Entrepreneurs are used to juggling many roles on their way to building a great company –you’re a founder, employee, director and officer. When you’re wearing the director “hat” for a private Delaware corporation, make sure to be mindful of your fiduciary duties to limit potential personal liability. This is a complex area of the law, but here are some of the basics.
Directors have fiduciary duties of loyalty and care to the company and its stockholders
- Duty of loyalty. You must put the interests of the company and its stockholders over your own personal interests in making decisions for the Company and evaluating opportunities. This includes not taking opportunities that arise for yourself before offering them to the company, and not divulging or using company confidential information for personal gain.
- Duty of care. You must exercise care in making decisions as a director, based on adequate information and a good faith belief that your decisions are in the best interest of the company and its stockholders
These duties also extend to creditors if a company is insolvent or in the “zone of insolvency” – this shift of duties is outside the scope of this article.
Exercising fiduciary duties protects you and your fellow directors
If you fulfill these fiduciary duties in a transaction in which you don’t have a material personal interest, a Delaware court will generally defer to your business judgment, presuming that the board decision was made on an informed basis, in good faith and in the honest belief that it was in the company’s best interests.
A plaintiff could rebut that presumption, but a court generally will not second guess a director’s business judgment and find you personally liable for a bad decision.
Steps you can take to fulfill your fiduciary duties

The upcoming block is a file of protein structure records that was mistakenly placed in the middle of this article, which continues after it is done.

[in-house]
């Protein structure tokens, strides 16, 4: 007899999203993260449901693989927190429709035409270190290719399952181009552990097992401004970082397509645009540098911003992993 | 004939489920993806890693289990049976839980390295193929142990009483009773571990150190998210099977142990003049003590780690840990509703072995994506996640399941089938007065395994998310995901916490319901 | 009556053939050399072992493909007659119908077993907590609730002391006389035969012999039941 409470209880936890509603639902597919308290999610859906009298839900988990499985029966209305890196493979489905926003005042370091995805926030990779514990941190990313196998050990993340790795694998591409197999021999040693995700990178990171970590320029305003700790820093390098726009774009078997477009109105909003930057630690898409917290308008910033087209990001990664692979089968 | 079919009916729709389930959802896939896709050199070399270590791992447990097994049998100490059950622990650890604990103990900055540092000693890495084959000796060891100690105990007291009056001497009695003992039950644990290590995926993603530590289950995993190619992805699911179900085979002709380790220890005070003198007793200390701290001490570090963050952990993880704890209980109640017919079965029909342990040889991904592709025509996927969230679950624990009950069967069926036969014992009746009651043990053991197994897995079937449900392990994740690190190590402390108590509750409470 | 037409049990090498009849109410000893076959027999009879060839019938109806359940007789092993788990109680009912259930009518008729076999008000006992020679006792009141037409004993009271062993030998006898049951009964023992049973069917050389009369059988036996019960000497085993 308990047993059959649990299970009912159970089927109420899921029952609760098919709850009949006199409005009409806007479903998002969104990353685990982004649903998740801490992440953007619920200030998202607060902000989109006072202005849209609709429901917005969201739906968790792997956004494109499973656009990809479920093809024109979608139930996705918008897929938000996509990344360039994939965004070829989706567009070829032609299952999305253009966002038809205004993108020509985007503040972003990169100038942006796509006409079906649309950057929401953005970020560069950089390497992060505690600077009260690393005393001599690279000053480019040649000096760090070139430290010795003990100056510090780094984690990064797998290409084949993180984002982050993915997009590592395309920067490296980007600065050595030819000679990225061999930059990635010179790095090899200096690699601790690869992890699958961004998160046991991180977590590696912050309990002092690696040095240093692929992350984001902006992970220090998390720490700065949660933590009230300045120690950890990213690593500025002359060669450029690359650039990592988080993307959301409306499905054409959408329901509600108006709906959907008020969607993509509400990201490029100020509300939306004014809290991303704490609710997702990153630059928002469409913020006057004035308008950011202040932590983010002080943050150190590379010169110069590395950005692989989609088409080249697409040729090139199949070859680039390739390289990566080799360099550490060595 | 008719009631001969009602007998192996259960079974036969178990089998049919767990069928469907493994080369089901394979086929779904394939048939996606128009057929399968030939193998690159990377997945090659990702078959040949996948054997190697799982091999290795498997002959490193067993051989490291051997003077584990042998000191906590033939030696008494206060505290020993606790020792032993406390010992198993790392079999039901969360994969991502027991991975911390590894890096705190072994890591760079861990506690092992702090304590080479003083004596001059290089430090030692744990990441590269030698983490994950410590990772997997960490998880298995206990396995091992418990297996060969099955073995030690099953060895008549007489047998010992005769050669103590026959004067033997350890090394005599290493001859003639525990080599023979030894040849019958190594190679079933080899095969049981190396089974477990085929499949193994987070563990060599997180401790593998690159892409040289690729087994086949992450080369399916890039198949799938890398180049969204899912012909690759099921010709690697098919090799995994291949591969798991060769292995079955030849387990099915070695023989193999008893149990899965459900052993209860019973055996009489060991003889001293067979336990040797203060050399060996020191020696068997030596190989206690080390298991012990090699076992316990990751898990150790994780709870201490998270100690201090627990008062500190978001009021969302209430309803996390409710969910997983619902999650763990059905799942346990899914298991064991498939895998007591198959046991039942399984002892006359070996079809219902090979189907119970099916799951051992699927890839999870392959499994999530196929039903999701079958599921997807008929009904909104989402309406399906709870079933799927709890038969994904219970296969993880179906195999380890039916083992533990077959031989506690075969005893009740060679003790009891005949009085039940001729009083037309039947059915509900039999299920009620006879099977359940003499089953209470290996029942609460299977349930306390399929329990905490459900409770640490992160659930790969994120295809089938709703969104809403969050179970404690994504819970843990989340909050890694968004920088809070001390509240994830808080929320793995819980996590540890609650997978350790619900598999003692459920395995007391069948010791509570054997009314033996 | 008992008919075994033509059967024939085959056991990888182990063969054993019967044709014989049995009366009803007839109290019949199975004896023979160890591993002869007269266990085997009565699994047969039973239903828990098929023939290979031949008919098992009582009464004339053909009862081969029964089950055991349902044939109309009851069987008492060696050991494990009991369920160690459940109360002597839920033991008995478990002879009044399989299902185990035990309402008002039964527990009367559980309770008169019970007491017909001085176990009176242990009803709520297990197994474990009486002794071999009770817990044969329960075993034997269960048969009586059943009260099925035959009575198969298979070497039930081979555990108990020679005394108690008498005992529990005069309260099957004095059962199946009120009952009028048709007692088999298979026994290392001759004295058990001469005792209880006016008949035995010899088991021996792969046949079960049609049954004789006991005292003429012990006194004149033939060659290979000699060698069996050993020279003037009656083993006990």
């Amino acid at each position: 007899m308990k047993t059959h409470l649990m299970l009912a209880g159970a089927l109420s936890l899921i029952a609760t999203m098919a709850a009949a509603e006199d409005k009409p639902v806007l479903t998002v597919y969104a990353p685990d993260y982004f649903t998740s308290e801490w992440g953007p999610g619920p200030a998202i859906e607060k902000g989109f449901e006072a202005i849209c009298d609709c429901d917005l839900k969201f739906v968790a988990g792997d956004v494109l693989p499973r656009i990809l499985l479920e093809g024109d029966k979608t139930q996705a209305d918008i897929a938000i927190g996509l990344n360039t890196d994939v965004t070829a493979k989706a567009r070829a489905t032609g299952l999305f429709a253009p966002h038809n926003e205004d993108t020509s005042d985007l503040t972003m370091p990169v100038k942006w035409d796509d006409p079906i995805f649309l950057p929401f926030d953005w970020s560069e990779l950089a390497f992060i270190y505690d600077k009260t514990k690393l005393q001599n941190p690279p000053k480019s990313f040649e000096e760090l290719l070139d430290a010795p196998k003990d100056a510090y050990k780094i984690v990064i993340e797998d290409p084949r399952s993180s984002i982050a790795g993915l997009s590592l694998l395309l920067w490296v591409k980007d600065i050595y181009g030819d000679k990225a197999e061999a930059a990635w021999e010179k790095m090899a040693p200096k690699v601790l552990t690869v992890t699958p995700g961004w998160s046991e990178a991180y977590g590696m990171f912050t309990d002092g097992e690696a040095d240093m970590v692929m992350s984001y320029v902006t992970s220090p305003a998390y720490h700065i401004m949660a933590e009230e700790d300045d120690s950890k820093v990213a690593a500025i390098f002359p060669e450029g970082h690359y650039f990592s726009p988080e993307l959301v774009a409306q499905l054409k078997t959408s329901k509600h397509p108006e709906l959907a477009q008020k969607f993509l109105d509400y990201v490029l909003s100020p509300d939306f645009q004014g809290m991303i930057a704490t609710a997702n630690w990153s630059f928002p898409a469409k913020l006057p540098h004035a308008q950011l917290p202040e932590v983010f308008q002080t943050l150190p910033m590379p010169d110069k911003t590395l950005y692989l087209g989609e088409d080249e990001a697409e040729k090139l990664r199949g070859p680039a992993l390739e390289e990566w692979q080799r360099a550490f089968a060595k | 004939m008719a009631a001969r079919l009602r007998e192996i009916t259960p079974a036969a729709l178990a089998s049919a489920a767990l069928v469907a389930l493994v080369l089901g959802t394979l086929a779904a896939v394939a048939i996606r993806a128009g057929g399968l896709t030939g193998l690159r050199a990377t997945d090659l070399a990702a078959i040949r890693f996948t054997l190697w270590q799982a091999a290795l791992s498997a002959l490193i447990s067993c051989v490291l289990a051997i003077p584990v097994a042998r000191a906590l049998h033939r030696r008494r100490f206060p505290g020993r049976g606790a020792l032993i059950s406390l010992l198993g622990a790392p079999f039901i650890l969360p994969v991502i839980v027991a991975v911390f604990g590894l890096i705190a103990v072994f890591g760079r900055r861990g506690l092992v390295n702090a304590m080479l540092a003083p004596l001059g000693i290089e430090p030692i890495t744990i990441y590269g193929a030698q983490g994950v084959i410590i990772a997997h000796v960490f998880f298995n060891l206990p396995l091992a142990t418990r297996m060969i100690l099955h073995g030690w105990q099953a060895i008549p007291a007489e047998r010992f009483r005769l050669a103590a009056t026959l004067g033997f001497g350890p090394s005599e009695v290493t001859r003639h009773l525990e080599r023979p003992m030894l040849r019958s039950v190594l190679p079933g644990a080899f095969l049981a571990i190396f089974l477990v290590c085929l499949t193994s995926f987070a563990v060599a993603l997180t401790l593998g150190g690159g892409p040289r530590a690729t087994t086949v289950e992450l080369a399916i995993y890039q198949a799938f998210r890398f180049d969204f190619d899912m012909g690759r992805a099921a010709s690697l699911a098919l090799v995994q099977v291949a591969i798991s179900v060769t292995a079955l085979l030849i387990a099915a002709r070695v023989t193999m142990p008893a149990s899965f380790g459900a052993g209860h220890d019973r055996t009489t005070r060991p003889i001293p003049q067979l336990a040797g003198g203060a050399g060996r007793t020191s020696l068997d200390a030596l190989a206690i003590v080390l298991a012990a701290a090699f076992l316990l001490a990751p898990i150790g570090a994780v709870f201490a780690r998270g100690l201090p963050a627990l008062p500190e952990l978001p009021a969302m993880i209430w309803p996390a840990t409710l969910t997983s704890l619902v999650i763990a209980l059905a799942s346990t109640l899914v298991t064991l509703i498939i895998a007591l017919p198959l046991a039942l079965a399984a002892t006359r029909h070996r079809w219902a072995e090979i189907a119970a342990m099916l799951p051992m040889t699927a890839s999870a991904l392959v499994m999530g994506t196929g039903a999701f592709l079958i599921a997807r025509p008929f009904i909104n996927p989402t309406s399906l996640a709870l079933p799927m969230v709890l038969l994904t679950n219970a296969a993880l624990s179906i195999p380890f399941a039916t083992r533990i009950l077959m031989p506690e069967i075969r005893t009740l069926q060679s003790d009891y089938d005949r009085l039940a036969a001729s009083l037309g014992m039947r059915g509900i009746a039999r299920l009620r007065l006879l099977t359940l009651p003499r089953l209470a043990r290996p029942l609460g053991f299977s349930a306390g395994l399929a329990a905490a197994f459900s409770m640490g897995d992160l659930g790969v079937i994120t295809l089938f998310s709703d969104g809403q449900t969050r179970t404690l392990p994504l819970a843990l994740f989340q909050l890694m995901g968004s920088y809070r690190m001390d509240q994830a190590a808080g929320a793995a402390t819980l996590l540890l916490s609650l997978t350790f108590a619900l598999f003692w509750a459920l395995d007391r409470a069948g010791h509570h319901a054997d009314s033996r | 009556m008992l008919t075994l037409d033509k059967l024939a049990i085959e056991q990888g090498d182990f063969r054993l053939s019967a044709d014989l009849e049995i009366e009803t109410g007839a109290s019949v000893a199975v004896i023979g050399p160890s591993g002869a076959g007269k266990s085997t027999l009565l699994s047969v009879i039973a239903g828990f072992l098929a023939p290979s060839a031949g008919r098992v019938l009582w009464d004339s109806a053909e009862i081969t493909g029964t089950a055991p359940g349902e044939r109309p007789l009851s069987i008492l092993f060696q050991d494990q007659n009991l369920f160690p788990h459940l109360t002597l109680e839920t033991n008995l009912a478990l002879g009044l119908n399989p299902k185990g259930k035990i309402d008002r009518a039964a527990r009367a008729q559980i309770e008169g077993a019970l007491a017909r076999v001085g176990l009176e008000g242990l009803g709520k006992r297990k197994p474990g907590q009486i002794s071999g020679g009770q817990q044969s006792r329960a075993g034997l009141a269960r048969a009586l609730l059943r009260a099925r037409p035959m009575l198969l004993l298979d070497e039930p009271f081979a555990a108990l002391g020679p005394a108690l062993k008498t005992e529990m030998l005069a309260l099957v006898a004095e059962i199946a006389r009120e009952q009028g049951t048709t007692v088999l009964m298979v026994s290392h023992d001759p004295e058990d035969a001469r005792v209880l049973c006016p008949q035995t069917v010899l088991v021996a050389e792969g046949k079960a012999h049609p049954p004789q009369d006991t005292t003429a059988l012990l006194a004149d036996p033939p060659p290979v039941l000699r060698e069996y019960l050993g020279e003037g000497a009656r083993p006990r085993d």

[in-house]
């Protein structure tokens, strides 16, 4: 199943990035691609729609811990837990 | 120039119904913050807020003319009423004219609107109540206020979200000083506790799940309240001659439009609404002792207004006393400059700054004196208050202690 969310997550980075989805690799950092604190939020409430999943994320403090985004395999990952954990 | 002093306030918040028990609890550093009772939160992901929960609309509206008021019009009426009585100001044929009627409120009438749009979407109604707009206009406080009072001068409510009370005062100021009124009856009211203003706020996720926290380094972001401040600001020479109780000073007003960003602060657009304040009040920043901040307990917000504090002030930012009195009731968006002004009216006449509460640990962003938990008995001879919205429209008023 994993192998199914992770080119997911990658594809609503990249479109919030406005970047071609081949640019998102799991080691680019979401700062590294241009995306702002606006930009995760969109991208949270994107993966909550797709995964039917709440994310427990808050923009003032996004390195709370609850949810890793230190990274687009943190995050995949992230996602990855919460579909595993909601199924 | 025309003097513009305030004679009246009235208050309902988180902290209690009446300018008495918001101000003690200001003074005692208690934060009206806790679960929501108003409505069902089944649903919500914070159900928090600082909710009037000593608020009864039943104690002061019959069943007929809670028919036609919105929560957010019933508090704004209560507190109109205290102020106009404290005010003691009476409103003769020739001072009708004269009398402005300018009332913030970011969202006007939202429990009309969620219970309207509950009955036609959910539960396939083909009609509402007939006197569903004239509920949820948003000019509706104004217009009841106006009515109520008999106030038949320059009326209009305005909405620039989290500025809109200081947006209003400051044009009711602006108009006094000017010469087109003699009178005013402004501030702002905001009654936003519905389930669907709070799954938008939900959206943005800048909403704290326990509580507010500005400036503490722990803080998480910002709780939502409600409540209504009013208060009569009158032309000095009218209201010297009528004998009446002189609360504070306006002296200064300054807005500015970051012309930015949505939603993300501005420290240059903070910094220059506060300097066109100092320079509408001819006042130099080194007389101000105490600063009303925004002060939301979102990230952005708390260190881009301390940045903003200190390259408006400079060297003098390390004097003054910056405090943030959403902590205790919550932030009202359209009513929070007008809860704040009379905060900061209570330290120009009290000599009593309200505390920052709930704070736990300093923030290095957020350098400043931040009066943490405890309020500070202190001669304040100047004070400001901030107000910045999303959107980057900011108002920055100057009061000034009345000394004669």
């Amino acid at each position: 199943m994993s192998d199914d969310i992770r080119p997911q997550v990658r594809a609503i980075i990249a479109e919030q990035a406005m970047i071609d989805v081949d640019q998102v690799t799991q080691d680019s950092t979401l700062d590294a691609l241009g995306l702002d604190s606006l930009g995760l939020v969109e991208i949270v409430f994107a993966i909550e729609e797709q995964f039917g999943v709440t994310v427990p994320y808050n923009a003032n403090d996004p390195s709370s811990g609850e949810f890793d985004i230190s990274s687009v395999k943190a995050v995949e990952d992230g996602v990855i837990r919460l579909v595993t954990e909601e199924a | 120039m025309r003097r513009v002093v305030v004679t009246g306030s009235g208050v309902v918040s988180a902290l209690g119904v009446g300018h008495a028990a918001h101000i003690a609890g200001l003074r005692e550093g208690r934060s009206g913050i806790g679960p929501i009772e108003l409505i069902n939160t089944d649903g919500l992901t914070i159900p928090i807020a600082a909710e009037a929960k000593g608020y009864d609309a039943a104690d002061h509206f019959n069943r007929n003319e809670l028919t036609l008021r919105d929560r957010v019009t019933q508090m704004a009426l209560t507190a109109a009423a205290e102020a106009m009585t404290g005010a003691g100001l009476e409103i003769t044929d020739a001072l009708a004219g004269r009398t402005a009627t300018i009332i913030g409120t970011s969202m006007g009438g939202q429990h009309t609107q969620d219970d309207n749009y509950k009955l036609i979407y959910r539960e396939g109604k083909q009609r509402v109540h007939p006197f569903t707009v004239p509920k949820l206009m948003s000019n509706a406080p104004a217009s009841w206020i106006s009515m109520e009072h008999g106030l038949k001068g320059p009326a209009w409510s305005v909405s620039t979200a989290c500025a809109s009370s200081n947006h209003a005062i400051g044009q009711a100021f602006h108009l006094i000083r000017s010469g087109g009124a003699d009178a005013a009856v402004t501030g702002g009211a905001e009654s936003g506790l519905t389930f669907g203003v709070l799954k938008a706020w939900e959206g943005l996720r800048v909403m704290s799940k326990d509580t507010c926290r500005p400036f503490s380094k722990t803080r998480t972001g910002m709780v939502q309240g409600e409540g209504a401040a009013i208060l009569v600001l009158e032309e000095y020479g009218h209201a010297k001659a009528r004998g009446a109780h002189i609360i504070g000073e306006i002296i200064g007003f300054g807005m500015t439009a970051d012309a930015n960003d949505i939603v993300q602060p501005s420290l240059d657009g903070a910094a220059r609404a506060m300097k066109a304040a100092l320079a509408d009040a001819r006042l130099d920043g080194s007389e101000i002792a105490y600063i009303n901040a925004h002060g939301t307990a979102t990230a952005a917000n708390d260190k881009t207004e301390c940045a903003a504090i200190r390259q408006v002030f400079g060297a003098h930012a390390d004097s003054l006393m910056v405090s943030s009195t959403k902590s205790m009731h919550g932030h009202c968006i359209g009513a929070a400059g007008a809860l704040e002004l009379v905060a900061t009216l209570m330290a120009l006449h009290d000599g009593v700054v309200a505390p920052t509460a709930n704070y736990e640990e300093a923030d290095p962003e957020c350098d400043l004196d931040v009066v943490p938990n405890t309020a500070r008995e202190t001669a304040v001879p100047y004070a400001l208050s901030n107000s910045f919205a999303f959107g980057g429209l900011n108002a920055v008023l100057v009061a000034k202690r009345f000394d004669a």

- Do your diligence – diligence is key when evaluating significant deals, contracts, new hires, investors and business partners (see below about engaging experts)
- Hold regular board meetings – the company should have regularly scheduled board meetings (and special meetings as needed) at which management and advisors provide information regarding the company’s business, and other relevant inputs for decisions facing the board. This is particularly important if you have any non-employee directors on the board, who are not as close to the company’s operations
- Respect the process – conduct a thorough and thoughtful board decision-making process for significant transactions
- Draft clear minutes – while board meeting minutes often don’t include the nitty gritty of all board discussions, a description that demonstrates the extent of the information presented to the board and the breadth of the board’s analysis and discussion is essential for the record
- Disclose conflicts – if you have a conflict of interest in a potential key transaction with the company, you must disclose it to the board. The board, with counsel, would then determine how to proceed – you may recuse yourself from the vote or the board could set up a disinterested committee to review and approve the transaction
- Engage experts – retain outside counsel and other advisors to advise the company on financing transactions, acquisitions, strategic alternatives and corporate governance